I love music. My wife and dearest friends know how deeply this passion of mine runs. So, about 6 years ago, I started collecting vinyl records. If I’m going to be a music snob, might as well go all the way with it.
Last week I received my first monthly shipment from Vinyl Me, Please, a record subscription service. The first album I received was Weezer’s cult classic Pinkerton. Released in 1996, the album was darker than their first record and, at the time, was not considered a success. If you believe the internet legends, it almost destroyed the band, and may have caused Rivers Cuomo to have a break down. Now, years later, it’s considered by many to be one of the best rock records of all time.
Have I mentioned that I love music. And that I love collecting records.
And have a I mentioned that collecting records is a stupid hobby.
I mean, let’s be honest about this. First of all, records are expensive. I once paid almost 100 bucks for a Wilco box set. It was before I had kids, but still, that’s kind of ridiculous.
Records aren’t portable. Have you ever tried to move a record collection? Even just moving a couple of hundred albums from upstairs to my office downstairs was a tiring task.
There will never be a record player in my car; it’d skip too much. I can only listen to them in one room of my house, unless I get multiple record players. Which, come to think of it, isn’t a bad idea.
Collecting vinyl is a very, very impractical hobby.
But would you tell me not to collect them? If you saw how much joy they bring me, how much delight I get from opening a limited pressing of one of my favorite rock records of all time, would you tell me it’s a stupid hobby and that I shouldn’t collect records?
Probably not. Probably, you’d nod your head, say something polite, and never think about it again.
So then, why do we expect different of the individuals that we love, who happen to have disabilities?
Years ago, when I worked in a different state, I had a client who was a high functioning aspergers dude. He was funny, nervous, and in love with trains. He was in his teens, doing well in school, didn’t really have any friends, and loved Thomas the Tank Engine. And his parents had real problems with this. They felt it was holding their son back. They wanted him to stop collecting trains and to stop watching train videos non-stop. They thought it made him look like a baby, and they were worried that their only son would be continuously mocked the older he got. They were worried he’d be hurt, emotionally.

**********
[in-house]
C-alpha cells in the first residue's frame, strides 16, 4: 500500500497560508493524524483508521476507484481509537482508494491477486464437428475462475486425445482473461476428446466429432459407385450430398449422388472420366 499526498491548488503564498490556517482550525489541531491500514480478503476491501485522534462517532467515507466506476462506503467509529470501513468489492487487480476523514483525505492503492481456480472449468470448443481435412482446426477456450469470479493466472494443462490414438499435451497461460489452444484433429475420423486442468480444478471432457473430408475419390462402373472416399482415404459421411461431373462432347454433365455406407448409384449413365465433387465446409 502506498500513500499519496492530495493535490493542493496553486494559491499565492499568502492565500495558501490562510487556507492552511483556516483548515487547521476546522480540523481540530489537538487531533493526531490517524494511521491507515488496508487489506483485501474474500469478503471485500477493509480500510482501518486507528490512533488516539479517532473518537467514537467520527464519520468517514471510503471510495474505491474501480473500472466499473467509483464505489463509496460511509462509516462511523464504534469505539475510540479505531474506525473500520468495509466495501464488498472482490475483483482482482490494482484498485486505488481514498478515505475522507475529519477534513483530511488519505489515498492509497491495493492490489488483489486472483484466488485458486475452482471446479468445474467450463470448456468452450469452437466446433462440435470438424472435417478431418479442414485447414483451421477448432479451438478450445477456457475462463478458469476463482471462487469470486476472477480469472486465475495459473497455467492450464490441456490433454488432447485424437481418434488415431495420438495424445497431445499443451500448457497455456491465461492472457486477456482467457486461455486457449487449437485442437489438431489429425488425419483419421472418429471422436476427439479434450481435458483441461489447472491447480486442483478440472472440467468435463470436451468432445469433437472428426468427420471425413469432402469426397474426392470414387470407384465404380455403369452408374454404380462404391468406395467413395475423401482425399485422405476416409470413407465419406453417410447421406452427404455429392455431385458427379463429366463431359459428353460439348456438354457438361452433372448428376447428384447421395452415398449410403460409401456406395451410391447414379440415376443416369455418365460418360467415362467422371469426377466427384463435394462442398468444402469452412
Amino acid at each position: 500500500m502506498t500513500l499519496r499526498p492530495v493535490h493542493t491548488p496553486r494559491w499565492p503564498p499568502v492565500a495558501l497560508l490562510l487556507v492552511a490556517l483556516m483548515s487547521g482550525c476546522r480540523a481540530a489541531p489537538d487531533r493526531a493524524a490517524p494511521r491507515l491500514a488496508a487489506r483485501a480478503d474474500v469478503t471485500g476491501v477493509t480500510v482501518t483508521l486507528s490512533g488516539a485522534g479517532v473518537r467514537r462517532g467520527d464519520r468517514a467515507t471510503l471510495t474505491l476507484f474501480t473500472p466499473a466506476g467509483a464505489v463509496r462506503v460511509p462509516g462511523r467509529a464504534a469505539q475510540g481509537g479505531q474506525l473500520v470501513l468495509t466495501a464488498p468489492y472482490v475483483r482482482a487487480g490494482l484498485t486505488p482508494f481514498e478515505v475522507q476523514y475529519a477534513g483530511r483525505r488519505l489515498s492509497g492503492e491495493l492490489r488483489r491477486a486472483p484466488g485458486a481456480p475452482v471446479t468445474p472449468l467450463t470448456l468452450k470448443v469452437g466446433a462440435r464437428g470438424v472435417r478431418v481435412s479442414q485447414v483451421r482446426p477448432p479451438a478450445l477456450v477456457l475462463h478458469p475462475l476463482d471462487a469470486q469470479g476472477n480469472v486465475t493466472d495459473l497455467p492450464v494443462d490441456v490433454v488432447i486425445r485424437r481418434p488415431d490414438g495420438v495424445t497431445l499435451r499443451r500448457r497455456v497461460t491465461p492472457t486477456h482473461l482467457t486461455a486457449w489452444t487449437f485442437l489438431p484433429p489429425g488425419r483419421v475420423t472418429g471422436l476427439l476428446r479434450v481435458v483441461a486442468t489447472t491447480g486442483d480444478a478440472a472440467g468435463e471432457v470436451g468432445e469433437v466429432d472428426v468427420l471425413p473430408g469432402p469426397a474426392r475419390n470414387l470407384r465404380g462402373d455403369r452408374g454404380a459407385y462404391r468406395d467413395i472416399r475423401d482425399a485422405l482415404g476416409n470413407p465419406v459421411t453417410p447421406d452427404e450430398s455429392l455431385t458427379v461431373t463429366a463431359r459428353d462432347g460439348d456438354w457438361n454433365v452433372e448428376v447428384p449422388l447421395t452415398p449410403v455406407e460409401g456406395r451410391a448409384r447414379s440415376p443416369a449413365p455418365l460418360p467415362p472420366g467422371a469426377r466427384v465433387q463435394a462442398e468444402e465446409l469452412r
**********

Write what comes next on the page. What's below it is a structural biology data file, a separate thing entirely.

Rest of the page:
Now, for the record (no pun intended), I get this family’s point of view. These parents LOVED their boy, just like I love my boys. They wanted nothing but the best for their boy, and they wanted this in absence of Thomas the Tank.
This devastated the son. He was visibly shaking after we did the intake for the evaluation. It was rough. Everyone in the room was upset.
Now, I agree that this kid needed to be taught that not every conversation can be about trains. He needs to understand that these conversations have appropriate times and places. If I started every discussion with the history of the Weezer’s cult hit album, it would not be appropriate. However, teaching restraint is different than forbidding all outlets to explore his interests.
Sadly, when I expressed this to the family, they decided not to choose me as their therapist. And maybe that was for the best.
I hope that this kid is in college and has joined a model train club, or that maybe he started one. He would be a great club president.
Or maybe he’s went to school to be an engineer, and has gotten a job designing trains.
Or maybe he owns a model train kiosk at the mall.
Or maybe he will have a family one day, and will have a son who he gets to share his love of trains with.
Maybe, sometimes, we should show these kids how to enjoy what they want to enjoy. Let’s teach them how to live their lives, not how to live ours.